The customers – the supermarket buying teams – are what the food manufacturers are most concerned about, not the legal requirements. These customers have exacting standards, often way in excess of the minimum legal requirements. They conduct spot inspections to ensure compliance and can take business away in an instant.

So what is the relevance to GDPR and our non-food organisations? It is the customer. In fact there are two types of customer that are important to us – the client organisation and the individual, and each will have relevance depending on your market.

If you provide services to a larger organisation, particularly if that organisation has a brand to protect and you record any form of personal data, you can expect that they will ask you about your readiness for GDPR. They may send you a questionnaire or they may ask for sight of your policies and procedures.

If you have contact with individuals, whether they are end customers or individuals within an organisation, you may receive one of several forms of Data Access request. This might be reasonable, or it might be entirely unreasonable if the individual is following their own personal agenda (to put it politely). Either way, you have to be ready to comply with their request. If you don’t, they now have a very easy way to raise a complaint about you to the Information Commissioner’s Office (ICO).

This is what the food industry can teach us about GDPR compliance. It is not the ICO that are most likely to check up on us, it is our customers. If we fail in those checks, it won’t look good. GDPR compliance need not be a lot of work for small companies, so it is worth making the effort to put the basics in place.
Here is a very simple list of the minimum you need to have ready. You can obtain templates for most of these on-line or from your industry membership organisations.

• A named person responsible for Data Protection on your organisation (not necessarily full time in smaller organisations).
• Privacy Statements – a version on your web site, and a more comprehensive document to support internal and external contractual agreements.
• Data audit – at its simplest, this is a spreadsheet listing where you keep personal data (e.g. email, contact lists, CRM, order files, correspondence etc.) and what processes and agreements are in place to protect it. Many major cloud storage providers will be aligned with TRUSTe or EU-US Privacy Shield frameworks, but you need to check.
• Data Protection Privacy Policy and Procedures
• Data Retention Policy and Procedures
• Data Subject Access Procedures and form
• Data Breach Procedures and Incident Form
• Purchase Order Terms and Conditions to include a GDPR Addendum for use with your suppliers, e.g. web site hosting and management if you have an Enquiry Form; or your Auditors and Accountants
• GDPR training for your staff, and a log recording training you have given to employees and contractors.

Neville Merritt Director Pure Potential Development Limited

Read more from Neville here.

We work with leaders, teams and organisations to help think through, plan and execute for sustainable improvement at all levels. Please visit for more tips and information. Marketing and Sales learning and personal development programmes are supplied under our Ascent Learning brand. Please visit . You can contact me directly on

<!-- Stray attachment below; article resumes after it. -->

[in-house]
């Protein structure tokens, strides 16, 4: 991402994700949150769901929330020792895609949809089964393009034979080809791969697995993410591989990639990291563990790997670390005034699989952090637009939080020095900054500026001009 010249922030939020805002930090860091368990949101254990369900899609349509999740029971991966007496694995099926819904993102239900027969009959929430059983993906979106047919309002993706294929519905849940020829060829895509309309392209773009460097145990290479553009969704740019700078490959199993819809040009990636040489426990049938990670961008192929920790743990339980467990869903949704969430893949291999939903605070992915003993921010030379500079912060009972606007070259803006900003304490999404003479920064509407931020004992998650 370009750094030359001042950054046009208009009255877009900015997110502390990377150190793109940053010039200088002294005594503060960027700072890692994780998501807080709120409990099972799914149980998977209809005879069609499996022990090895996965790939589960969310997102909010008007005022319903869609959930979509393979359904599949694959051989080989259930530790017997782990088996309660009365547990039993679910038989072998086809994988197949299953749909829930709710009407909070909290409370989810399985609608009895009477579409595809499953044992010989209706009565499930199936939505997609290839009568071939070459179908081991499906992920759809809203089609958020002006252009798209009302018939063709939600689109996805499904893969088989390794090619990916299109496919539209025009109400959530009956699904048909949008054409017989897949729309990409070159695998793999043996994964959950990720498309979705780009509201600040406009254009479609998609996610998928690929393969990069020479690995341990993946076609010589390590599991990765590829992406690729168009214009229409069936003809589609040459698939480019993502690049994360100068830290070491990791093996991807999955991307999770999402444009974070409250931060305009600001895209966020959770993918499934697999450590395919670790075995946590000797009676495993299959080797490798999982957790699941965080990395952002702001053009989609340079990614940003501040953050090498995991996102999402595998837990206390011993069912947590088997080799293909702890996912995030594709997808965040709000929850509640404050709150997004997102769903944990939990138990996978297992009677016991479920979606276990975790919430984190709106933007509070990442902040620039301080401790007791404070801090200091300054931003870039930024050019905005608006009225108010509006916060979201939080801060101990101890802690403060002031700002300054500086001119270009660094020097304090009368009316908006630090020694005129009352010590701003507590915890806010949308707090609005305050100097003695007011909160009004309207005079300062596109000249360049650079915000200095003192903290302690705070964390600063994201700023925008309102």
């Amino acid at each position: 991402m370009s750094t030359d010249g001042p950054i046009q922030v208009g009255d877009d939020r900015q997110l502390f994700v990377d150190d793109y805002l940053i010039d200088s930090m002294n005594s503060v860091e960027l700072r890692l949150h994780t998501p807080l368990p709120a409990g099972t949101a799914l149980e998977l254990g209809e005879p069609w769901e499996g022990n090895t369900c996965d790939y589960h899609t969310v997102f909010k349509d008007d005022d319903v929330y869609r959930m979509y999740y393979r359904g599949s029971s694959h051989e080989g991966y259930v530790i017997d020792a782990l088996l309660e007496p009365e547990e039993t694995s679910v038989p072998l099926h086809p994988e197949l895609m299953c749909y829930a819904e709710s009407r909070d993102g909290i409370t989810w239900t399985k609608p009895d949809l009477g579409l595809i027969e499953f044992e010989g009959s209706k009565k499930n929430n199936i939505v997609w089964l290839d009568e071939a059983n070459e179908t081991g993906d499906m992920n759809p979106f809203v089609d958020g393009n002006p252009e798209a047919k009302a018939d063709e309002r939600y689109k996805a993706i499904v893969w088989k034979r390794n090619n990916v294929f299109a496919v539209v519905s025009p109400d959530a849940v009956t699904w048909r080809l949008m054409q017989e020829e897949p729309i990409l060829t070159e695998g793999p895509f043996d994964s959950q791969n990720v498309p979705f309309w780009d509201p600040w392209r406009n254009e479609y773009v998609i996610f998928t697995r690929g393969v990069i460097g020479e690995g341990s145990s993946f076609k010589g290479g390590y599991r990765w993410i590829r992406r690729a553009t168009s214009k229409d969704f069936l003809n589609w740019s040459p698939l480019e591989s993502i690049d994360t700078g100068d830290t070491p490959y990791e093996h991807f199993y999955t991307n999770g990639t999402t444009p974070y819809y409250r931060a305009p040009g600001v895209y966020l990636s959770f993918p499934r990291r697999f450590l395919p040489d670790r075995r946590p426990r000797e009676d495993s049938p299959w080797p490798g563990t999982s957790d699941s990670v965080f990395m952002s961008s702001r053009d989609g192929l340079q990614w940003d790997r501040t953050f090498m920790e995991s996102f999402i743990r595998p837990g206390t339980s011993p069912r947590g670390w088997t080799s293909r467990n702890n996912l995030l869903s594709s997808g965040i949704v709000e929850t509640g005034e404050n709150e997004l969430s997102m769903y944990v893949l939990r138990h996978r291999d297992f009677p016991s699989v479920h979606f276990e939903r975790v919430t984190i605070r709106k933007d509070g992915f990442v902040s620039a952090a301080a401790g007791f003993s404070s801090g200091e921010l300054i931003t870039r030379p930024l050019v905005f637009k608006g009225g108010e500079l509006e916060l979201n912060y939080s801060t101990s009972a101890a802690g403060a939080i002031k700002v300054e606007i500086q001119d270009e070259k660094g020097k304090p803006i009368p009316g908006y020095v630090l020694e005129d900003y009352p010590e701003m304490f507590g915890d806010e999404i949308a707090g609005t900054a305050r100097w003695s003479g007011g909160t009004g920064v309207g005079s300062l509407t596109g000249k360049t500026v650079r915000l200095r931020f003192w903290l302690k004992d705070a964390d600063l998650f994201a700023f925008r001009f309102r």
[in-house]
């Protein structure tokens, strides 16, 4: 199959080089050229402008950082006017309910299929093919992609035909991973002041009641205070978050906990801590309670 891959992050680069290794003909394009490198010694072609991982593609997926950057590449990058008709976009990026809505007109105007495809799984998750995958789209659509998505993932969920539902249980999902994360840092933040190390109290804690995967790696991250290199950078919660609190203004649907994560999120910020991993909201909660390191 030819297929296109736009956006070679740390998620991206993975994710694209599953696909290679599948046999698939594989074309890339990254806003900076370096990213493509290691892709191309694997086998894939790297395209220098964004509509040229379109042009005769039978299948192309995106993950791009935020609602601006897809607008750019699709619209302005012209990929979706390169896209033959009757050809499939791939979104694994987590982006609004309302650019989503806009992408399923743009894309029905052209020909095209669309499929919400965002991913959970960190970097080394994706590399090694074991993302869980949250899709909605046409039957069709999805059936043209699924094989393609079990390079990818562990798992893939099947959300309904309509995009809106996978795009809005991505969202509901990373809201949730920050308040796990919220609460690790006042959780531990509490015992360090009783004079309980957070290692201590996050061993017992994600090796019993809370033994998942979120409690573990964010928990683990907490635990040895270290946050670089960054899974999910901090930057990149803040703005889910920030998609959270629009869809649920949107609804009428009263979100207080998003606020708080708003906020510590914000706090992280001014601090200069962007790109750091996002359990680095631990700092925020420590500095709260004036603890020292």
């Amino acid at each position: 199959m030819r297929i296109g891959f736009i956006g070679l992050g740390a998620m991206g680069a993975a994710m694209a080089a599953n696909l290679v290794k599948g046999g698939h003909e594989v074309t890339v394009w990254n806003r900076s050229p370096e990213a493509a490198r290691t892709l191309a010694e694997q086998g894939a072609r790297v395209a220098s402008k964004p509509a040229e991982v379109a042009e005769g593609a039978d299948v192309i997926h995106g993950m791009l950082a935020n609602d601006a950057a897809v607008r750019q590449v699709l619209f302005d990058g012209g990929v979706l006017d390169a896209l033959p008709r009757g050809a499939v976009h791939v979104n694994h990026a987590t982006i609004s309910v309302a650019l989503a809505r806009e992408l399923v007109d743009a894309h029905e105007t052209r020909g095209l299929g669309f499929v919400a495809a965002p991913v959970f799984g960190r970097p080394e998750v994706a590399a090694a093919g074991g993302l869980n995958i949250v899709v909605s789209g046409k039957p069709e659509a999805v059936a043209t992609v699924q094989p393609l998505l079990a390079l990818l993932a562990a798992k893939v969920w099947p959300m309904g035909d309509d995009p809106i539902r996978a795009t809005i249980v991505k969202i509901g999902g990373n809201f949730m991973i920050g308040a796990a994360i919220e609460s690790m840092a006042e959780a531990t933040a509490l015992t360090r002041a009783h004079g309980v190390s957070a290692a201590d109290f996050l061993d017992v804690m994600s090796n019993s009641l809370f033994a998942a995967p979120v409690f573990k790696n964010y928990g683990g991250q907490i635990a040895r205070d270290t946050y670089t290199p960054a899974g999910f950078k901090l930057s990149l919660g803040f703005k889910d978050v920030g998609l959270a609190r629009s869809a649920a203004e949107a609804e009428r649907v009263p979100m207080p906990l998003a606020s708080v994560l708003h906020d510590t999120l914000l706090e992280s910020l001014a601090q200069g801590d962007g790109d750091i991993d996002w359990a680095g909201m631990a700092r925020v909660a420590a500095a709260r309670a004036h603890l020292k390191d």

GDPR Advice

We thought it might be useful to share some of the most recent GDPR advice we have come across.

Here is a GDPR mythbuster video by Suzanne Dibble, a business lawyer .

She has also produced a GDPR checklist GDPRCHECKLIST.

The new GDPR regulations go live on 25th May so we would definitely recommend you start to think about this in relation to your business.

For more information why not come along to our GDPR session at Kempton Park on 9th May, where you will be able to ask any questions you may have.

Making Great Video

We had a packed March Networking Meet Up last night at Limeyard Restaurant in Staines. Thank you very much to Kristina and her team for their wonderful welcome!They are open for breakfast, so it is definitely somewhere to consider for your business one to ones.



Thanks too to Mike Daly from Great Video for his valuable tips and entertaining videos! Here is the link to the video-

Well done to Nick for his very professional voice over!

Our next event is 23rd March at the Holiday Inn in Shepperton where we have a really thought provoking talk by Russell Beck about the future of business and our own careers in the light of the fast changing technological environment we live in. Do join us by booking here. The Holiday Inn are providing breakfast, so it will also be a great opportunity to network informally.

Keith mentioned our business awards, our photography competition, our free business advice, the 2018 Business Plan Competition and our Cyber-man meets GDPR with Resilience event on 9th May. Please do explore the links and join us where you can.

Best wishes from all the SBF Team




GDPR – some great links and sensible advice!

Do you know  what changes you need to make to be compliant with the new data protection regulations?

Vee Smith presented at Real Networking today with some sensible information about our responsibilities under the new General Data Protection Regulations. You can find her blog post here and she has some great links to video tutorials, free checklists and expert advice.

As we all need to be compliant by 25th May we’d really recommend you give it a read!

FSB Week of GDPR Awareness: What you need to know